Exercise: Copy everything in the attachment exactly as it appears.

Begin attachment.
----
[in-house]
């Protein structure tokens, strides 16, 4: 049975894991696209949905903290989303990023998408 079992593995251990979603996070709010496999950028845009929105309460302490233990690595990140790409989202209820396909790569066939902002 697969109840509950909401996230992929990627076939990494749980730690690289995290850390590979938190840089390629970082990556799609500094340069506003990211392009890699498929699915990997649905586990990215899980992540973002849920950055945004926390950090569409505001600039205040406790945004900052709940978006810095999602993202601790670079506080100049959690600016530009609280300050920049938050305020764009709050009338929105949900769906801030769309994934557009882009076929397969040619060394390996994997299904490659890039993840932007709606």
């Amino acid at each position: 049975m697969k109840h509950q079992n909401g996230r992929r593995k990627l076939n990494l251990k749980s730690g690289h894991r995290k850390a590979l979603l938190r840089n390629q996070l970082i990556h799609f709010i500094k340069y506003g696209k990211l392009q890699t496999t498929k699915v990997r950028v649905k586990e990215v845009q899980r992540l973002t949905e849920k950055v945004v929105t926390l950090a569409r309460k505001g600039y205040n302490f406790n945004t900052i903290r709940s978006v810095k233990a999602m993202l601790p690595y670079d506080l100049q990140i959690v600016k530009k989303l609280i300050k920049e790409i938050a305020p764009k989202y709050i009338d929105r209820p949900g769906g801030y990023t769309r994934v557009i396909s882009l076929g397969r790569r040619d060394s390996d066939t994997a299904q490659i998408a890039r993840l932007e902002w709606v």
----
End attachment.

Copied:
[in-house]
């Protein structure tokens, strides 16, 4: 049975894991696209949905903290989303990023998408 079992593995251990979603996070709010496999950028845009929105309460302490233990690595990140790409989202209820396909790569066939902002 697969109840509950909401996230992929990627076939990494749980730690690289995290850390590979938190840089390629970082990556799609500094340069506003990211392009890699498929699915990997649905586990990215899980992540973002849920950055945004926390950090569409505001600039205040406790945004900052709940978006810095999602993202601790670079506080100049959690600016530009609280300050920049938050305020764009709050009338929105949900769906801030769309994934557009882009076929397969040619060394390996994997299904490659890039993840932007709606």
């Amino acid at each position: 049975m697969k109840h509950q079992n909401g996230r992929r593995k990627l076939n990494l251990k749980s730690g690289h894991r995290k850390a590979l979603l938190r840089n390629q996070l970082i990556h799609f709010i500094k340069y506003g696209k990211l392009q890699t496999t498929k699915v990997r950028v649905k586990e990215v845009q899980r992540l973002t949905e849920k950055v945004v929105t926390l950090a569409r309460k505001g600039y205040n302490f406790n945004t900052i903290r709940s978006v810095k233990a999602m993202l601790p690595y670079d506080l100049q990140i959690v600016k530009k989303l609280i300050k920049e790409i938050a305020p764009k989202y709050i009338d929105r209820p949900g769906g801030y990023t769309r994934v557009i396909s882009l076929g397969r790569r040619d060394s390996d066939t994997a299904q490659i998408a890039r993840l932007e902002w709606v």